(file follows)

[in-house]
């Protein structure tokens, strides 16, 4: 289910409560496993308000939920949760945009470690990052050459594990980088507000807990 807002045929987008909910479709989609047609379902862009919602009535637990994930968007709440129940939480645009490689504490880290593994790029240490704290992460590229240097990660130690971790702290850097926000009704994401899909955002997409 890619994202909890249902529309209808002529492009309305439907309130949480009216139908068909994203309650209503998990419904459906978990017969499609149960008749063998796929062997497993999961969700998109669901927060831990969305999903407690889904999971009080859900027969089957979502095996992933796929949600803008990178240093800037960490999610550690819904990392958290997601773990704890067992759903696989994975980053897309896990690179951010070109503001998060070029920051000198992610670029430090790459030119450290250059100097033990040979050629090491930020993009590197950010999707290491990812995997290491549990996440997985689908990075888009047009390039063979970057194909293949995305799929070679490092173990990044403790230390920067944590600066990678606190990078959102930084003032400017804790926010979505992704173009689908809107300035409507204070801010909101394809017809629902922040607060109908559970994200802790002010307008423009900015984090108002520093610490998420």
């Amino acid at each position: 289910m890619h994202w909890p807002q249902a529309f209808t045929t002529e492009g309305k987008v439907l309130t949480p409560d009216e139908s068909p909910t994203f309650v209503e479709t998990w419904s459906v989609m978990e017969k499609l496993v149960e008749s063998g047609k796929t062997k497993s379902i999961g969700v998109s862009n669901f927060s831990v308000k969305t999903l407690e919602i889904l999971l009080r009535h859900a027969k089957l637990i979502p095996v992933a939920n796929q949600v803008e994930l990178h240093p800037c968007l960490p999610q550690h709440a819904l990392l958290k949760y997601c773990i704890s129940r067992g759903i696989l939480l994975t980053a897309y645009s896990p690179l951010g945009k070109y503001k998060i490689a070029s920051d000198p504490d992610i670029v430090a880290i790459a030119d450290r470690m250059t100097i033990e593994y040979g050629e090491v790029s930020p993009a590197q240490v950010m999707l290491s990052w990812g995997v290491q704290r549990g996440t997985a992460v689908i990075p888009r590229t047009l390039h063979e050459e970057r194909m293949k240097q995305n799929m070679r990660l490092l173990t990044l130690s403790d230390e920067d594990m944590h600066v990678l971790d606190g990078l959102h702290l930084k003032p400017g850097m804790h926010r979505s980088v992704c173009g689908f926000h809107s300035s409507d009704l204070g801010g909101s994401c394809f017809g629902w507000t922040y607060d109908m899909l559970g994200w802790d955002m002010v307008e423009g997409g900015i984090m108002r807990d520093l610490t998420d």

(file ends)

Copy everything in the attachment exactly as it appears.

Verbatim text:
[in-house]
């Protein structure tokens, strides 16, 4: 289910409560496993308000939920949760945009470690990052050459594990980088507000807990 807002045929987008909910479709989609047609379902862009919602009535637990994930968007709440129940939480645009490689504490880290593994790029240490704290992460590229240097990660130690971790702290850097926000009704994401899909955002997409 890619994202909890249902529309209808002529492009309305439907309130949480009216139908068909994203309650209503998990419904459906978990017969499609149960008749063998796929062997497993999961969700998109669901927060831990969305999903407690889904999971009080859900027969089957979502095996992933796929949600803008990178240093800037960490999610550690819904990392958290997601773990704890067992759903696989994975980053897309896990690179951010070109503001998060070029920051000198992610670029430090790459030119450290250059100097033990040979050629090491930020993009590197950010999707290491990812995997290491549990996440997985689908990075888009047009390039063979970057194909293949995305799929070679490092173990990044403790230390920067944590600066990678606190990078959102930084003032400017804790926010979505992704173009689908809107300035409507204070801010909101394809017809629902922040607060109908559970994200802790002010307008423009900015984090108002520093610490998420």
């Amino acid at each position: 289910m890619h994202w909890p807002q249902a529309f209808t045929t002529e492009g309305k987008v439907l309130t949480p409560d009216e139908s068909p909910t994203f309650v209503e479709t998990w419904s459906v989609m978990e017969k499609l496993v149960e008749s063998g047609k796929t062997k497993s379902i999961g969700v998109s862009n669901f927060s831990v308000k969305t999903l407690e919602i889904l999971l009080r009535h859900a027969k089957l637990i979502p095996v992933a939920n796929q949600v803008e994930l990178h240093p800037c968007l960490p999610q550690h709440a819904l990392l958290k949760y997601c773990i704890s129940r067992g759903i696989l939480l994975t980053a897309y645009s896990p690179l951010g945009k070109y503001k998060i490689a070029s920051d000198p504490d992610i670029v430090a880290i790459a030119d450290r470690m250059t100097i033990e593994y040979g050629e090491v790029s930020p993009a590197q240490v950010m999707l290491s990052w990812g995997v290491q704290r549990g996440t997985a992460v689908i990075p888009r590229t047009l390039h063979e050459e970057r194909m293949k240097q995305n799929m070679r990660l490092l173990t990044l130690s403790d230390e920067d594990m944590h600066v990678l971790d606190g990078l959102h702290l930084k003032p400017g850097m804790h926010r979505s980088v992704c173009g689908f926000h809107s300035s409507d009704l204070g801010g909101s994401c394809f017809g629902w507000t922040y607060d109908m899909l559970g994200w802790d955002m002010v307008e423009g997409g900015i984090m108002r807990d520093l610490t998420d």